- There is always a slight chance of cancer from excessive exposure to radiation. However, the benefit of an accurate diagnosis far outweighs the risk.
- The effective radiation dose for this procedure varies. See the Radiation Dose in X-Ray and CT Exams page for more information about radiation dose.
- Women should always tell their doctor and x-ray or CT technologist if there is any chance they are pregnant. See the Safety in X-ray, Interventional Radiology and Nuclear Medicine Procedures page for more information about pregnancy and x-rays.
- CT scanning is, in general, not recommended for pregnant women unless medically necessary because of potential risk to the unborn baby.
- IV contrast manufacturers indicate mothers should not breastfeed their babies for 24-48 hours after contrast material is given. However, the most recent American College of Radiology (ACR) Manual on Contrast Media reports that studies show the amount of contrast absorbed by the infant during breastfeeding is extremely low. For further information please consult the ACR Manual on Contrast Media and its references.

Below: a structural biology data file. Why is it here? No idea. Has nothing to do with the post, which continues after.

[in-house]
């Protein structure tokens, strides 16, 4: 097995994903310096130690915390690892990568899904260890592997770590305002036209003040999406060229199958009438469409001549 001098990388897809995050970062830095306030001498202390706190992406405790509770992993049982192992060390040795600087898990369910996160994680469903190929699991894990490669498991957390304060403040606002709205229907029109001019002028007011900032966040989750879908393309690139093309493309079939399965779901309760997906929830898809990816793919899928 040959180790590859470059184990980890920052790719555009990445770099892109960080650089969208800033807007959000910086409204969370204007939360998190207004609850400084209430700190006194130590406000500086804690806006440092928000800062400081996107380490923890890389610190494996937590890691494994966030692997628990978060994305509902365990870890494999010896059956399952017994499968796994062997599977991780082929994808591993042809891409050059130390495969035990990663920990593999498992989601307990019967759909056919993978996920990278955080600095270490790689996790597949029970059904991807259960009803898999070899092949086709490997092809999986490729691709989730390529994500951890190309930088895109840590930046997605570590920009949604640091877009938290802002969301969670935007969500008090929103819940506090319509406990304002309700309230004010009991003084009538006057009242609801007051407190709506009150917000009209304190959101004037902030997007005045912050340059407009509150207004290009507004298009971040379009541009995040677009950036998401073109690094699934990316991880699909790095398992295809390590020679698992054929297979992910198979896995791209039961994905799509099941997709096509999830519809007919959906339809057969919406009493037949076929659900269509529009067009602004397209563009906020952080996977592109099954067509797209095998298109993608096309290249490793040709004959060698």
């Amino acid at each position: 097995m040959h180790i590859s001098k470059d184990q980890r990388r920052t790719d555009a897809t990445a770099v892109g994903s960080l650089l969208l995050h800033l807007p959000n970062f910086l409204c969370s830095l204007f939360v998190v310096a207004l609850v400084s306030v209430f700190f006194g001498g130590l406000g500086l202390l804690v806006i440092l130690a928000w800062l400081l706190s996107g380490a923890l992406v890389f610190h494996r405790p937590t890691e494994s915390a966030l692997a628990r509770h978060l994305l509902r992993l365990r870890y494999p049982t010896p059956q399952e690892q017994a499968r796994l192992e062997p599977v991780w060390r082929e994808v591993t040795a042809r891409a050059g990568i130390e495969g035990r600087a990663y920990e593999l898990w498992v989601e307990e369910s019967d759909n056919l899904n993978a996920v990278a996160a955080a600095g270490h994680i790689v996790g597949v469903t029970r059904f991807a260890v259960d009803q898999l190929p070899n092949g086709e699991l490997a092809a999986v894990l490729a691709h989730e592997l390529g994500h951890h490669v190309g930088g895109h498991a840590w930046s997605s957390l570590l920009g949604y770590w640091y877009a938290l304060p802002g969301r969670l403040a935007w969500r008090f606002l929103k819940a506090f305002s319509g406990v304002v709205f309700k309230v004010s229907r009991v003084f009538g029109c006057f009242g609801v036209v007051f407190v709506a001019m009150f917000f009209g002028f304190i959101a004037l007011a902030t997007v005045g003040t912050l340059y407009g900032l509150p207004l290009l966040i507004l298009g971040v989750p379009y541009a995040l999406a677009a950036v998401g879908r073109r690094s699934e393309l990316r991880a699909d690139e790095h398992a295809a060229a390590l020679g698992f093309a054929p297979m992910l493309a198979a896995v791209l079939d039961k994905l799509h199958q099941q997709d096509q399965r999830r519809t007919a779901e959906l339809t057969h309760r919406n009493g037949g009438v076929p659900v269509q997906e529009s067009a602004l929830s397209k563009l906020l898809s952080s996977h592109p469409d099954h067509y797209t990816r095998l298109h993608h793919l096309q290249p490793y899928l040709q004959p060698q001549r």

- The risk of serious allergic reaction to contrast materials that contain iodine is rare, and radiology departments are well-equipped to deal with them.
What are the limitations of Coronary CTA?
A person who is very large may not fit into the opening of a conventional CT scanner or may be over the weight limit—usually 450 pounds—for the moving table.
Patients who are extremely overweight or who have abnormal heart rhythms may not be good candidates for this test because image quality may be compromised.
Unlike CCTA, which is only a diagnostic test, invasive coronary angiography can be used for both diagnosis and treatment in a single session. If a narrowing or blockage is found during a CCTA, it cannot be treated at the same time. Patients with a high risk of coronary artery disease and typical symptoms might undergo coronary angiography instead of CCTA because they are more likely to need treatment.
CCTA can be difficult to read if there are many areas of old, calcified (hardened) plaque, which can be the case in older patients.
Which test, procedure or treatment is best for me?
Additional Information and Resources
Society of Interventional Radiology (SIR) - Patient Center
This page was reviewed on July 16, 2018